"No, they don't," said the man, returning her perpetual smile. "Because we always have each other." His image stepped closer to hers and suddenly grabbed her around the waist with both arms. The two of them pressed their faces together and began kissing passionately.
I watched them for a few seconds, but I had seen this recording before. There were only so many different ones that they could recycle throughout the course of the school year. My eyes began to drift lazily away from the screen.
"Okay, sounds good," I said. "I'll do my project on that. I'll do some research on how the old society didn't have enough relationships, and how ours does...or something like that. Is that okay?"
The image of the man quickly pulled his face away from the woman and looked back up at me. "Yes, that's fine! Be sure to ask us if you have any questions!" He went back to smothering the woman with kisses. I gazed on for a few more seconds, but I had seen it enough times that I knew what was coming next. They were getting toward the good part, though I didn't feel particularly inclined to keep watching again.
I didn't watch for much longer because at that moment a new window popped up on my screen. I told the computer to minimize the one of my instructors and to enlarge the new one instead. It was a communication from Johann, a classmate and friend of mine.
"Hey, Martin," he said. "Are you done with school yet?"
"Pretty much," I answered. "I was just talking about my project with the instructors..." I glanced back up the corner of the screen. "And now they're kissing and stuff."
"Nice. Sounds like fun."
"Yeah." I shrugged.
"Hey, are you doing anything else today, once you're done with school?"
"I don't think so," I said. "Probably just homework and stuff. I've still got to watch or listen to the chapter before tomorrow."
Johann smirked. "Aw, you can do that anytime. I was wondering if you'd want to come hang out or anything."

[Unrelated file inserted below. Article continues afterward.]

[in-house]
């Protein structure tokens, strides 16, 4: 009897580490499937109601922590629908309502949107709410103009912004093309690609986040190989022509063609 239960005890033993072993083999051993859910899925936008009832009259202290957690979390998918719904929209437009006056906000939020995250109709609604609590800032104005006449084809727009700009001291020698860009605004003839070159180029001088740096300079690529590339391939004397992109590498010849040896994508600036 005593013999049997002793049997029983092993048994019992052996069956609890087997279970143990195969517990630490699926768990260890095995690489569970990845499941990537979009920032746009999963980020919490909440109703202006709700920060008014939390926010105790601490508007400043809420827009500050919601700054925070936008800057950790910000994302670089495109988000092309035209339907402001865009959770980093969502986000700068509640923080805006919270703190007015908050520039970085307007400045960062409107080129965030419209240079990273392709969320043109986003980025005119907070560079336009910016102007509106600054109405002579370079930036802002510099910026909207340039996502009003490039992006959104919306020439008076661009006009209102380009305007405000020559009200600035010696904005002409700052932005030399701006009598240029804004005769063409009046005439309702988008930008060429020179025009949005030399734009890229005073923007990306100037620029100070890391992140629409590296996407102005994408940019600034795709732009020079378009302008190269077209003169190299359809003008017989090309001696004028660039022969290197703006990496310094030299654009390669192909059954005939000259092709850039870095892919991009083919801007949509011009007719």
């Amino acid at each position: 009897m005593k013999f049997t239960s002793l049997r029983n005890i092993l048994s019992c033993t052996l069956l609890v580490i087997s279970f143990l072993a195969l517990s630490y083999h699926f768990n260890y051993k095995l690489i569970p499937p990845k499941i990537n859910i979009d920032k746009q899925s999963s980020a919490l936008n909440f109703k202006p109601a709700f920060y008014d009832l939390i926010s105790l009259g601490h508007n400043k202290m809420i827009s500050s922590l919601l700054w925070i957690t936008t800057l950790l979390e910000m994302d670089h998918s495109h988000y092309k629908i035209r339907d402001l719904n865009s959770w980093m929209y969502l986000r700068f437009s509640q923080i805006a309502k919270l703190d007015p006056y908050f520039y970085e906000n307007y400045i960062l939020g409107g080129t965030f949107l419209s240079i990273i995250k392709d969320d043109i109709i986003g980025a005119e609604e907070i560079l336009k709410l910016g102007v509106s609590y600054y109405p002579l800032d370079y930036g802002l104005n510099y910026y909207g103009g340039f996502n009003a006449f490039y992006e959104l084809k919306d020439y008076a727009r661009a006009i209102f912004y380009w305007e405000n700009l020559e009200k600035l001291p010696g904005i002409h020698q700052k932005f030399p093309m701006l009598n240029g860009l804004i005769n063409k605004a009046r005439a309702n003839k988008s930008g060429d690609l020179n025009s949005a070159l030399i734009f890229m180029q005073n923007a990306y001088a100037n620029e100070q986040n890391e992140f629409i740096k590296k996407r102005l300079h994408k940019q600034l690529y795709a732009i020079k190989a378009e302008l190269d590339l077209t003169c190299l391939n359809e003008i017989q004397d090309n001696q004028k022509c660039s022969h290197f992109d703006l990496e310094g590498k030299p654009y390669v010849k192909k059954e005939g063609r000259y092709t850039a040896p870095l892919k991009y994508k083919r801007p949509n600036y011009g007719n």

"Sure, I guess," I said. "When and where?"
"Well, me and Sheba are going out to the mall in a little while. Probably get some food, maybe see a couple movies. A few other people from class might be coming too."
"Hmm...I don't know. I do have some work to do."
"Forget about that!" Johann insisted. "I think you need to get out more and meet some more people. After all, you've only got a couple more months left to decide, right?"
I rolled my eyes. "Yeah, yeah. I know. Don't remind me."
"Well, someone's apparently got to remind you, or else you'll end up as a lonely old exile!" Johann snickered. He was trying to make his words sound lighthearted, but I knew that he really meant them, at least to some degree.
"Don't worry about me," I said. "I'll find someone."
"Oh yeah? When?"
"I don't know. When the time is right, I guess. I always figured I would just find the right person at the right time."
"Well, since your joining is coming up pretty soon, I'm pretty sure the right time would have to be before that, which gives you…not a whole lot of time at all!"
"I'll be okay," I said. "Really."
"Sure. Fine. Look, just come to the mall with us today, okay? It couldn't really hurt, right?"
"Sure, whatever," I said. "Yeah, I guess I'll come."
"Great!" said Johann. "Just head over whenever the instructors let you go."
"Okay, I will."
"By the way, can you still—"
Johann's words were interrupted by my instructors, their window popping up from the corner again and resuming its full size. They had finished kissing for the time being and the image had switched back to the previous one, where they still stood simply side by side.
"Martin Sauls!" said the man. "Are you still listening?"
"Yeah, I'm here," I said. "Is there anything else I need to know for the project?"